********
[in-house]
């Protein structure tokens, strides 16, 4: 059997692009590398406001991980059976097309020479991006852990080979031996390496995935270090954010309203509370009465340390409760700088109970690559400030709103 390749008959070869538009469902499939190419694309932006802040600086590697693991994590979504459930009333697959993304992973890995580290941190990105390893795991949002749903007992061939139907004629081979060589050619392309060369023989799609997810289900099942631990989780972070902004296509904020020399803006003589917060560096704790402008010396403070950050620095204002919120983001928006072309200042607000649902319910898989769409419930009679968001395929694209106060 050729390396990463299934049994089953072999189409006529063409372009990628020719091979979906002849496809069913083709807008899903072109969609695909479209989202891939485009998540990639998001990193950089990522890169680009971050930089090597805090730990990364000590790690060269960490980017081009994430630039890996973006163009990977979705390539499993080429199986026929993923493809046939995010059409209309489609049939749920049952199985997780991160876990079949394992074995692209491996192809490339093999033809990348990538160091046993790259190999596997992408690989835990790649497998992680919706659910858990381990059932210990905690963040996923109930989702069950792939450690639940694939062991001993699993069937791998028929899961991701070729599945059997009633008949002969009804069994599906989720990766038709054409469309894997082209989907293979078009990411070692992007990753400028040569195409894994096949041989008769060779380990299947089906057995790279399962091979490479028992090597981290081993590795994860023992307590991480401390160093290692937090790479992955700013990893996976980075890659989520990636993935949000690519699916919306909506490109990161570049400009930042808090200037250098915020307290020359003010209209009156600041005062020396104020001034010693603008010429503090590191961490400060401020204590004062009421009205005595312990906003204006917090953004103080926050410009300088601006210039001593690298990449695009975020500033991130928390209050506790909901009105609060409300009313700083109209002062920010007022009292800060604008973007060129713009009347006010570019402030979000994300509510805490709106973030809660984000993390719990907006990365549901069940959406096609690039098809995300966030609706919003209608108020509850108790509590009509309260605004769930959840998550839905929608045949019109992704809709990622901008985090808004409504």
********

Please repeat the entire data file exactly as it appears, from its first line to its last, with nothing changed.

[in-house]
């Protein structure tokens, strides 16, 4: 059997692009590398406001991980059976097309020479991006852990080979031996390496995935270090954010309203509370009465340390409760700088109970690559400030709103 390749008959070869538009469902499939190419694309932006802040600086590697693991994590979504459930009333697959993304992973890995580290941190990105390893795991949002749903007992061939139907004629081979060589050619392309060369023989799609997810289900099942631990989780972070902004296509904020020399803006003589917060560096704790402008010396403070950050620095204002919120983001928006072309200042607000649902319910898989769409419930009679968001395929694209106060 050729390396990463299934049994089953072999189409006529063409372009990628020719091979979906002849496809069913083709807008899903072109969609695909479209989202891939485009998540990639998001990193950089990522890169680009971050930089090597805090730990990364000590790690060269960490980017081009994430630039890996973006163009990977979705390539499993080429199986026929993923493809046939995010059409209309489609049939749920049952199985997780991160876990079949394992074995692209491996192809490339093999033809990348990538160091046993790259190999596997992408690989835990790649497998992680919706659910858990381990059932210990905690963040996923109930989702069950792939450690639940694939062991001993699993069937791998028929899961991701070729599945059997009633008949002969009804069994599906989720990766038709054409469309894997082209989907293979078009990411070692992007990753400028040569195409894994096949041989008769060779380990299947089906057995790279399962091979490479028992090597981290081993590795994860023992307590991480401390160093290692937090790479992955700013990893996976980075890659989520990636993935949000690519699916919306909506490109990161570049400009930042808090200037250098915020307290020359003010209209009156600041005062020396104020001034010693603008010429503090590191961490400060401020204590004062009421009205005595312990906003204006917090953004103080926050410009300088601006210039001593690298990449695009975020500033991130928390209050506790909901009105609060409300009313700083109209002062920010007022009292800060604008973007060129713009009347006010570019402030979000994300509510805490709106973030809660984000993390719990907006990365549901069940959406096609690039098809995300966030609706919003209608108020509850108790509590009509309260605004769930959840998550839905929608045949019109992704809709990622901008985090808004409504």